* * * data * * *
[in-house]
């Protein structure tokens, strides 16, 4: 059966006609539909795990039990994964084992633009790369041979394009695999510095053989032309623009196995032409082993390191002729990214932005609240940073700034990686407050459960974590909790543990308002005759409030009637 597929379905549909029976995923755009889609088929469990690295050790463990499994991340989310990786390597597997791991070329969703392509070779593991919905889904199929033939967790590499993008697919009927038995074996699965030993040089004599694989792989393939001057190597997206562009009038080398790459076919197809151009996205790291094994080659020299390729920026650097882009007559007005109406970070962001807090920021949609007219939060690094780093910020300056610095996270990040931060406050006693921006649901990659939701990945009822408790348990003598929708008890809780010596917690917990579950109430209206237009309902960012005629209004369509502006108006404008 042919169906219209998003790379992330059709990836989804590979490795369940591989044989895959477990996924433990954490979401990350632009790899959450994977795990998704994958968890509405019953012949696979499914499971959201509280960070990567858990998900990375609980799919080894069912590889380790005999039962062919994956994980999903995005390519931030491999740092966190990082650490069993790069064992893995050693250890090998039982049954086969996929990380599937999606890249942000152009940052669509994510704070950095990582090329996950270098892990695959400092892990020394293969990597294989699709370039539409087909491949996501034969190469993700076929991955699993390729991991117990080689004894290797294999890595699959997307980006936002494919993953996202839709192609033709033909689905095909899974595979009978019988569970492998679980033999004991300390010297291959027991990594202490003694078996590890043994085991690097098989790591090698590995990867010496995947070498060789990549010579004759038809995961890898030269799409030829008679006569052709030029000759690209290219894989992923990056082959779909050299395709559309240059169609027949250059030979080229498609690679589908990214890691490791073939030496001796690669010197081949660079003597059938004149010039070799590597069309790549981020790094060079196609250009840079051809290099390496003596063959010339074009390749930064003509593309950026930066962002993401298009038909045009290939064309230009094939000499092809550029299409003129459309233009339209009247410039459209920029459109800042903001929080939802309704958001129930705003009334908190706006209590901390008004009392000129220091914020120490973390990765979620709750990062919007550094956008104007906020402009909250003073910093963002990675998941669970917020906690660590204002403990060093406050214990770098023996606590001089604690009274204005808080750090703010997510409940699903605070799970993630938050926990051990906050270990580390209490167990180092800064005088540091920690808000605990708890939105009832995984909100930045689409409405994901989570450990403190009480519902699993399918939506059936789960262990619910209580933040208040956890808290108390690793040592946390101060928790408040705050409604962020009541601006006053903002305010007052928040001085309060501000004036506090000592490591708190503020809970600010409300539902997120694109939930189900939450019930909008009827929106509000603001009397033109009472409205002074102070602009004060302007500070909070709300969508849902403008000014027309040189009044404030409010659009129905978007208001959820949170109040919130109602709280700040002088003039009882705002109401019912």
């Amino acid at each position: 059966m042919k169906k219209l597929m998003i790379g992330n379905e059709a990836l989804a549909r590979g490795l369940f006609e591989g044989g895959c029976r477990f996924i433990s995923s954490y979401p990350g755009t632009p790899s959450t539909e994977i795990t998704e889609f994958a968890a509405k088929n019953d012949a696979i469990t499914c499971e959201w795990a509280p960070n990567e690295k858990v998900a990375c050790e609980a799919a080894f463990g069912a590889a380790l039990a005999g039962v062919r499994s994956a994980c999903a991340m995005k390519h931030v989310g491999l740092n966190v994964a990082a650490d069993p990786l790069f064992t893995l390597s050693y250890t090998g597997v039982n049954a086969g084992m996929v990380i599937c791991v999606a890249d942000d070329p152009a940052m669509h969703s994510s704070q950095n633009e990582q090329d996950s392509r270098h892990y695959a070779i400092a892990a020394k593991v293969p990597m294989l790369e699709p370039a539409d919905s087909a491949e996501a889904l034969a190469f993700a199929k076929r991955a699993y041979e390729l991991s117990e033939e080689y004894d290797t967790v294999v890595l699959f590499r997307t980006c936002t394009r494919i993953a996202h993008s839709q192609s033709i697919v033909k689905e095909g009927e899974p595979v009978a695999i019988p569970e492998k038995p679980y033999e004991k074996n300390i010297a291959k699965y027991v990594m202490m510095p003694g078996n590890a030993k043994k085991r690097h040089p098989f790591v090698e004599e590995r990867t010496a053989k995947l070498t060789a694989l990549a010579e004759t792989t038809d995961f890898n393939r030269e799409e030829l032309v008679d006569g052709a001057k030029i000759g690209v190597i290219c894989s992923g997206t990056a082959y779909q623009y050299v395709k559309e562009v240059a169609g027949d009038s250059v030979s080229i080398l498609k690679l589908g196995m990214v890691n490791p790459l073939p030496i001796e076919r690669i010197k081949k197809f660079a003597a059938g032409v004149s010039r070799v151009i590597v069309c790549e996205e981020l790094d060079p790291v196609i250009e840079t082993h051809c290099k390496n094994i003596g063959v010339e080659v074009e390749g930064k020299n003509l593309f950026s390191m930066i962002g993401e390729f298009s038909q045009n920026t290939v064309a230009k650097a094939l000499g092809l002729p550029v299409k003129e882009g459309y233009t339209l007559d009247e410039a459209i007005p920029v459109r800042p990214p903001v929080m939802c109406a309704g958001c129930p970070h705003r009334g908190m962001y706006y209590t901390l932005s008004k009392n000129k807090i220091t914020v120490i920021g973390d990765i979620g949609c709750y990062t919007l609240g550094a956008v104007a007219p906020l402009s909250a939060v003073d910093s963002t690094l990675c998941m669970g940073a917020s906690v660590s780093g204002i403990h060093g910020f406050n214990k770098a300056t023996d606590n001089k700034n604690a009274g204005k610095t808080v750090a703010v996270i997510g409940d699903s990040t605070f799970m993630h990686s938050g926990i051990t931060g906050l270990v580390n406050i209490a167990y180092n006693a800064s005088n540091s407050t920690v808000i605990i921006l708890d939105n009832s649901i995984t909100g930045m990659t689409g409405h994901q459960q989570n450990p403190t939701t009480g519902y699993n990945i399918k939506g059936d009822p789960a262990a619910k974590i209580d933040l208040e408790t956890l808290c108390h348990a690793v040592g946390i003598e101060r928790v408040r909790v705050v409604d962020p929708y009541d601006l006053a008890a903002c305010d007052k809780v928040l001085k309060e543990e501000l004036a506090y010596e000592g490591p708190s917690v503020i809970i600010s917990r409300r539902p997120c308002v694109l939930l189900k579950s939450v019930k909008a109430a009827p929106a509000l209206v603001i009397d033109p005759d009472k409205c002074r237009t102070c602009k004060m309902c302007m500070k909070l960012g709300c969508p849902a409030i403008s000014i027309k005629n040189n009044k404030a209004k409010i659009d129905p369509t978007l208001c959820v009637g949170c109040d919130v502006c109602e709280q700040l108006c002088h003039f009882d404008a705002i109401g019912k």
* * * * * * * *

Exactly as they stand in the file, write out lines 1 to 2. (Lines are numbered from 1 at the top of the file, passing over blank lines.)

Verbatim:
[in-house]
């Protein structure tokens, strides 16, 4: 059966006609539909795990039990994964084992633009790369041979394009695999510095053989032309623009196995032409082993390191002729990214932005609240940073700034990686407050459960974590909790543990308002005759409030009637 597929379905549909029976995923755009889609088929469990690295050790463990499994991340989310990786390597597997791991070329969703392509070779593991919905889904199929033939967790590499993008697919009927038995074996699965030993040089004599694989792989393939001057190597997206562009009038080398790459076919197809151009996205790291094994080659020299390729920026650097882009007559007005109406970070962001807090920021949609007219939060690094780093910020300056610095996270990040931060406050006693921006649901990659939701990945009822408790348990003598929708008890809780010596917690917990579950109430209206237009309902960012005629209004369509502006108006404008 042919169906219209998003790379992330059709990836989804590979490795369940591989044989895959477990996924433990954490979401990350632009790899959450994977795990998704994958968890509405019953012949696979499914499971959201509280960070990567858990998900990375609980799919080894069912590889380790005999039962062919994956994980999903995005390519931030491999740092966190990082650490069993790069064992893995050693250890090998039982049954086969996929990380599937999606890249942000152009940052669509994510704070950095990582090329996950270098892990695959400092892990020394293969990597294989699709370039539409087909491949996501034969190469993700076929991955699993390729991991117990080689004894290797294999890595699959997307980006936002494919993953996202839709192609033709033909689905095909899974595979009978019988569970492998679980033999004991300390010297291959027991990594202490003694078996590890043994085991690097098989790591090698590995990867010496995947070498060789990549010579004759038809995961890898030269799409030829008679006569052709030029000759690209290219894989992923990056082959779909050299395709559309240059169609027949250059030979080229498609690679589908990214890691490791073939030496001796690669010197081949660079003597059938004149010039070799590597069309790549981020790094060079196609250009840079051809290099390496003596063959010339074009390749930064003509593309950026930066962002993401298009038909045009290939064309230009094939000499092809550029299409003129459309233009339209009247410039459209920029459109800042903001929080939802309704958001129930705003009334908190706006209590901390008004009392000129220091914020120490973390990765979620709750990062919007550094956008104007906020402009909250003073910093963002990675998941669970917020906690660590204002403990060093406050214990770098023996606590001089604690009274204005808080750090703010997510409940699903605070799970993630938050926990051990906050270990580390209490167990180092800064005088540091920690808000605990708890939105009832995984909100930045689409409405994901989570450990403190009480519902699993399918939506059936789960262990619910209580933040208040956890808290108390690793040592946390101060928790408040705050409604962020009541601006006053903002305010007052928040001085309060501000004036506090000592490591708190503020809970600010409300539902997120694109939930189900939450019930909008009827929106509000603001009397033109009472409205002074102070602009004060302007500070909070709300969508849902403008000014027309040189009044404030409010659009129905978007208001959820949170109040919130109602709280700040002088003039009882705002109401019912």